Exiting with dignity

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I will always associate Vienna 2012 with the solidarity shown by those running in aid of Iranian workers. For the press, a different story was at stake, the staggered half marathon race between Haile Gebrselassie and Paula Radcliffe, billed as the Emperor versus the Queen, which the Ethiopian runner won easily (too easily: he made up an eight minute deficit by15k).

Gebrselassie is by universal acclaim a fantastic athlete: a double Olympic gold winner over 10k, the winner of 4 world indoor and 4 world outdoor championships over a range of distances from 1500 metres up to 10k. He is also kind, courteous and genuinely modest. He was on Radio 5 a few months ago. None of the main presenters have even a passing knowledge of distance running, yet he charmed the entire studio. He remains an outstanding athlete; his time at Vienna was 60 minutes for a half marathon. He will not be competing at London 2012, simply because he has the misfortune to be competing against a brilliant generation of younger Ethiopian runners. In 2012, nineteen Ethiopian men have surpassed Gebrselassie’s best recent marathon time of 2 hours 8 minutes. (By comparison, the fastest UK finisher at the 2011 London marathon, Lee Merrien, came in at 2 hours 14).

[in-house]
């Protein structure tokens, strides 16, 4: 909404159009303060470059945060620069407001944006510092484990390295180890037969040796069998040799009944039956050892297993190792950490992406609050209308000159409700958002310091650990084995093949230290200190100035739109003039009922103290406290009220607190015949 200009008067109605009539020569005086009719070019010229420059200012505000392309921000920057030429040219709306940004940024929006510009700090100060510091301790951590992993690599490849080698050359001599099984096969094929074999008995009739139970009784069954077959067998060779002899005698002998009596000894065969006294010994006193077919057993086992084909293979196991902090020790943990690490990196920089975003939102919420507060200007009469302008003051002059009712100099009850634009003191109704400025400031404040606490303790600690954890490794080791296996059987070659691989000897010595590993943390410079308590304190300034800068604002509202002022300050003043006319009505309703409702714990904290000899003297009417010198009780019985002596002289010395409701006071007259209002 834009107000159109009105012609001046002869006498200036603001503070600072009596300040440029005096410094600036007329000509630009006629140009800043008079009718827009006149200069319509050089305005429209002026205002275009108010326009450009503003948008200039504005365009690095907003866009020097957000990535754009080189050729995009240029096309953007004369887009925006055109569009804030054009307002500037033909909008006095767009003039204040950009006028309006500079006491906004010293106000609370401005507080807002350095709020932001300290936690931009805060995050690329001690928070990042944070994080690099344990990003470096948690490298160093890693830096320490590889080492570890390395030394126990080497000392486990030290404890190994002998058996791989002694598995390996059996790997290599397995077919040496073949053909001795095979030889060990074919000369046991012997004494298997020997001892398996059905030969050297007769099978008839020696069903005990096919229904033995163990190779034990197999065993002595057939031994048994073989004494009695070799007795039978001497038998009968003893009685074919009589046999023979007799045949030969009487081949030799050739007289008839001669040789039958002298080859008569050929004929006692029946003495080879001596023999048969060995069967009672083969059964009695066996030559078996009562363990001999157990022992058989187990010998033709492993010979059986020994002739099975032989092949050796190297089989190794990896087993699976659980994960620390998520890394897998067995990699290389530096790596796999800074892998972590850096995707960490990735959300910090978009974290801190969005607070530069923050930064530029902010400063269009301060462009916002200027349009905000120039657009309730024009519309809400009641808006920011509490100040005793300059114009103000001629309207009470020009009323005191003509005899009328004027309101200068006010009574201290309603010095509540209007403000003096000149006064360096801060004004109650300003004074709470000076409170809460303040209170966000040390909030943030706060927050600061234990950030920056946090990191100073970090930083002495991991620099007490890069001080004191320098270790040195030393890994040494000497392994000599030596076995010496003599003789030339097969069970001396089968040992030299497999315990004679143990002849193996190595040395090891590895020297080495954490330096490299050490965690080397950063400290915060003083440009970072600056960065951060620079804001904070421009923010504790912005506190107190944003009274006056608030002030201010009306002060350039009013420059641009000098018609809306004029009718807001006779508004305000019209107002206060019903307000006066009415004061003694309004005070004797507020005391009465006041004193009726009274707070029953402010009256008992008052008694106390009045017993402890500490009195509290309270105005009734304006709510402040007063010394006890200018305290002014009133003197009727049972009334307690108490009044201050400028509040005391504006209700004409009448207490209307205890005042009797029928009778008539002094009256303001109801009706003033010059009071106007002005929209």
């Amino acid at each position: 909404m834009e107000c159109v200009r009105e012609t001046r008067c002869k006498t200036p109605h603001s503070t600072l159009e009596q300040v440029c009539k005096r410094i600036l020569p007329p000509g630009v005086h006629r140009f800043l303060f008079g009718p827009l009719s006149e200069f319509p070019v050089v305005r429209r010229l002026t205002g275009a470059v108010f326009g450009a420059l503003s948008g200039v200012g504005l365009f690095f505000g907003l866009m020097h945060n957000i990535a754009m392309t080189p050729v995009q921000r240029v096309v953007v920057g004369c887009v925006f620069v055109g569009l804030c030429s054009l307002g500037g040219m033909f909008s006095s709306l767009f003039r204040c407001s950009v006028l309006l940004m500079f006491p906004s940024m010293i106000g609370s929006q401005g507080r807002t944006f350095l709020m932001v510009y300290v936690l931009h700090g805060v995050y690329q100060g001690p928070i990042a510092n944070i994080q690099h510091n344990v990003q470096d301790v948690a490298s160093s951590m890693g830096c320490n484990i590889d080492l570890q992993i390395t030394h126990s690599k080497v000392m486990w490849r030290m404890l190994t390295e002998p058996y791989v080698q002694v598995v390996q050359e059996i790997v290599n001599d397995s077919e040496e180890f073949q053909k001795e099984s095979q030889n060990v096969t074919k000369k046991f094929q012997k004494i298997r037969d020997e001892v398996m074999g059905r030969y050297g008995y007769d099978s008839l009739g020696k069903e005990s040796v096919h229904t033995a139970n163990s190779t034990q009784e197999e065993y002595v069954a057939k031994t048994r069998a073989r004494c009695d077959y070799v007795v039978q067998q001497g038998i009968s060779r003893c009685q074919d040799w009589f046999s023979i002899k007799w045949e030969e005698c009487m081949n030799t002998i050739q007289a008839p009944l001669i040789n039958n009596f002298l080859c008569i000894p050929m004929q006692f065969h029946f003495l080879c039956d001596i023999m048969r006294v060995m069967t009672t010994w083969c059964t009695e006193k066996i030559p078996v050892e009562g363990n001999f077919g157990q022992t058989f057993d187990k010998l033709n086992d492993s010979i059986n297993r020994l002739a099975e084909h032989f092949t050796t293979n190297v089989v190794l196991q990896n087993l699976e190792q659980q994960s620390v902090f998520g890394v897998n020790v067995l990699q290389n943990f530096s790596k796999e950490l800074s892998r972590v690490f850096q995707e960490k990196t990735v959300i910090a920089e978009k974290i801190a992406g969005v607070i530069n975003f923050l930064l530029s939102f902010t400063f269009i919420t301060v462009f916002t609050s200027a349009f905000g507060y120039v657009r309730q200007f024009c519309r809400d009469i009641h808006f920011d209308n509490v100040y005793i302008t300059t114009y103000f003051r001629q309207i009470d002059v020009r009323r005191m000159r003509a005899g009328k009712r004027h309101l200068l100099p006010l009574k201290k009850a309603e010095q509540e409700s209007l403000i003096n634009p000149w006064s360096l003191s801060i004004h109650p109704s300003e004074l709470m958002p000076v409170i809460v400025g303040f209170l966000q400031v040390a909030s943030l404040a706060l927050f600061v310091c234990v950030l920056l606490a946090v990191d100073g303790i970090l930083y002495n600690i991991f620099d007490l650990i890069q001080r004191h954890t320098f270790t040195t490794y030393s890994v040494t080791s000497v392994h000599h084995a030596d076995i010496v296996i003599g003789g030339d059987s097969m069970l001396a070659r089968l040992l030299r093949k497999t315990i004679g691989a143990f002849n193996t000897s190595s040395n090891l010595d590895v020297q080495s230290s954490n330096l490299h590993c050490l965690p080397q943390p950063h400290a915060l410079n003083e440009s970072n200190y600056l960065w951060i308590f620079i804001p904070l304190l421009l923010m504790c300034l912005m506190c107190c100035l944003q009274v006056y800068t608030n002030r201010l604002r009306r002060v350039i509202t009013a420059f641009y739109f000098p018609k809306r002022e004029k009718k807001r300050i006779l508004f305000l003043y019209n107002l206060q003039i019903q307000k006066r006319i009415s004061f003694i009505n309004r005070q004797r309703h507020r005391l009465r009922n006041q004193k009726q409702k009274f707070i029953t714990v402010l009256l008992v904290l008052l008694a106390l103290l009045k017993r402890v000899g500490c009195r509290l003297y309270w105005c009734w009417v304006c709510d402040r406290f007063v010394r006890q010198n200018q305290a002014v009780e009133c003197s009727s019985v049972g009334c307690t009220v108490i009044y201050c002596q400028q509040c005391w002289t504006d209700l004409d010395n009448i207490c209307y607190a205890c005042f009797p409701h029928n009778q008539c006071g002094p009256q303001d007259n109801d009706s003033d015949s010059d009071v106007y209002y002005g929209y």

Paula Radcliffe has run the three fastest three women’s marathon times in history. Her closest competitor Liliya Shobukhova has a best time of 2hr 18min 20; thirty-eight seconds slower than Radcliffe’s third-fastest time of 2hr 17min 42sec; and three minutes behind Radcliffe’s best ever time of 2hr 15min 25sec. She, Radcliffe Gebrselassie, will be at London. However, she seems to be 10 years past her peak. It is a long time since Radcliffe won a really top race, and few people seem to give her any real chance of winning at London. Her defeat at Vienna, where she had to be comforted by Gebrselassie is being taken as further evidence of her decline.

Radcliffe doesn’t seem to be a very popular athlete in Britain. You have to look right in the corners of the press coverage to see what the press think of her: a perfectionist, driven (too much so?), over-influence by her husband, who is also her coach. It is almost as if people have not forgiven her for her defeats at Athens, etc.

Both Radcliffe and Gebrselassie would be capable of competing as veterans should they so choose. Twenty years ago, most athletes -irrespective of their sport – seemed to peak at 26 or so and then decline rapidly thereafter (certainly neither McEnroe nor Borg got far past that milestone), and if better nutrition and sports science have pushed that milestone a couple of years back (just think of the longevity of Roger Federer) the frustrating reality remains that even marathon runners, with all their slow-twitch muscles, which are supposed to go more slowly than fast-twitch muscles of a sprinter, decline as they age.

 This injured ex-runner, 12 months Radcliffe’s senior, wishes them both well.

 

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